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Why have they taken the angle to be 90 degrees? And why have they used only one of the wavelengths provided? can you explain in layman terms?

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They have taken the angle to be 90° because what is stated in the question:

The light is incident normally on a diffraction grating. Third-order maxima are produced for each of the two wavelengths. No higher orders are produced for either wavelength.

The normal to any surface is always 90°. But as pointed out by Holzner in comments (and waking me up ;-) ), the angle of incidence in optics is also often defined as the angle between the normal to the interface and the incoming ray.

What this means is, the key is that no higher orders are produced.

With diffraction gratings, maxima occur at angles $θ_m$ which satisfy the relationship $\frac{d\sin \theta_m}{\lambda} = |m|$, where $\theta_m$ is the angle between the diffracted ray and the grating's normal vector, $d$ is the distance from the center of one slit to the center of the adjacent slit, and $m$ is an integer representing the propagation-mode of interest.

When light is normally incident on a diffraction grating, the diffracted light has maxima at angles $\theta_m$ given by $d\sin \theta_{m} = m\lambda$.

This means that the maximum angle for diffraction maxima is 90°, so the 3rd-order maxima can appear at 90° (or a smaller angle), and there are then no 4th-order maxima.

Working backwards from this position then means that $d = \frac{m\lambda}{\sin\theta_m}$ and if $\theta_m = 90°$ then $d = m\lambda$.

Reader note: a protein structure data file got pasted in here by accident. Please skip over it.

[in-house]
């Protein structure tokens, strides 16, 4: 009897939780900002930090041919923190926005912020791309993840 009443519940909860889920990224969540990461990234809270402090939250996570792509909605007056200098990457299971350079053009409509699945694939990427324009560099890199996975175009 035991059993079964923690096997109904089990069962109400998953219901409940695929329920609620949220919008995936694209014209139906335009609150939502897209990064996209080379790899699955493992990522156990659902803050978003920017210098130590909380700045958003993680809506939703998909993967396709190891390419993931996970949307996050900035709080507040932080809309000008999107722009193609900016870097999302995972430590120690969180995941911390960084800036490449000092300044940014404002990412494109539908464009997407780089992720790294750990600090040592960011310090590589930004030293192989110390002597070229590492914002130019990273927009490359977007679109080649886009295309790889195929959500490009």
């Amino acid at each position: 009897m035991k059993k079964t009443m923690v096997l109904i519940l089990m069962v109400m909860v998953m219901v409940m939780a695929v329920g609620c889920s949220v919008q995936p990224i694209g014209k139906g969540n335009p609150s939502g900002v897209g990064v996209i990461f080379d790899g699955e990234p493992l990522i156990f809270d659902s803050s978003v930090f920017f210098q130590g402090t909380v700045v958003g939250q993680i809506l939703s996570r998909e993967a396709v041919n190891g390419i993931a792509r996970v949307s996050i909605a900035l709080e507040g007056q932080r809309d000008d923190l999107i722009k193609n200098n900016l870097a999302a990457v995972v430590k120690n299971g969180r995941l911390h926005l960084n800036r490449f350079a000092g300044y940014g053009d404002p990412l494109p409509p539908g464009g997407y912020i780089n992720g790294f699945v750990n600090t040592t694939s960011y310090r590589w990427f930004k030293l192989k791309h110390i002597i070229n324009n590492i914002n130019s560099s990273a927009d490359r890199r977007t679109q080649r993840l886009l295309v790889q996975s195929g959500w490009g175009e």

For $\lambda = 540\text{ nm}$, $d = 1.62 \times 10^{-6}\text{ m}$, and for $\lambda = 630\text{ nm}$, $d = 1.89 \times 10^{-6}\text{ m}$.

Then, for a diffraction grating with $d = 1.62 \times 10^{-6}\text{ m}$, the 3rd-order diffraction maximum for $\lambda_{540}$ is $\arcsin \frac{m\lambda}{d} = \arcsin \frac{3 \times 540 \times 10^{-9}}{1.62 \times 10^{-6}} = 90°$, and for $\lambda_{630}$ would be $\arcsin \frac{3 \times 630 \times 10^{-9}}{1.62 \times 10^{-6}} = \arcsin (1.167)$, which is invalid so there can be no 3rd-order maximum for this wavelength.

However, for a diffraction grating with $d = 1.89 \times 10^{-6}\text{ m}$, the 3rd-order diffraction maximum for $\lambda_{540}$ is $\arcsin \frac{3 \times 540 \times 10^{-9}}{1.89 \times 10^{-6}} = 59°$, and for $\lambda_{630}$ is $90°$. Calculating 4th-order for $\lambda_{540}$ to verify that this is not possible shows that this would be $\arcsin (1.14)$.

So the longer wavelength is used because the smaller wavelength diffraction angles will be smaller than the result obtained from the longer wavelength.

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  • $\begingroup$ However, the angle of incidence in optics is also often defined as the angle between the normal to the interface and the incoming ray, so normal incidence would correspond to an angle of incidence of 0 deg. See e.g. en.wikipedia.org/wiki/Snell%27s_law. So it's always worth checking the conventions used for an equation you want to use. $\endgroup$
    – Holzner
    Oct 17, 2019 at 7:49
  • $\begingroup$ Good point *slaps self on forehead* I shall update my answer. $\endgroup$
    – Mick
    Oct 17, 2019 at 8:49

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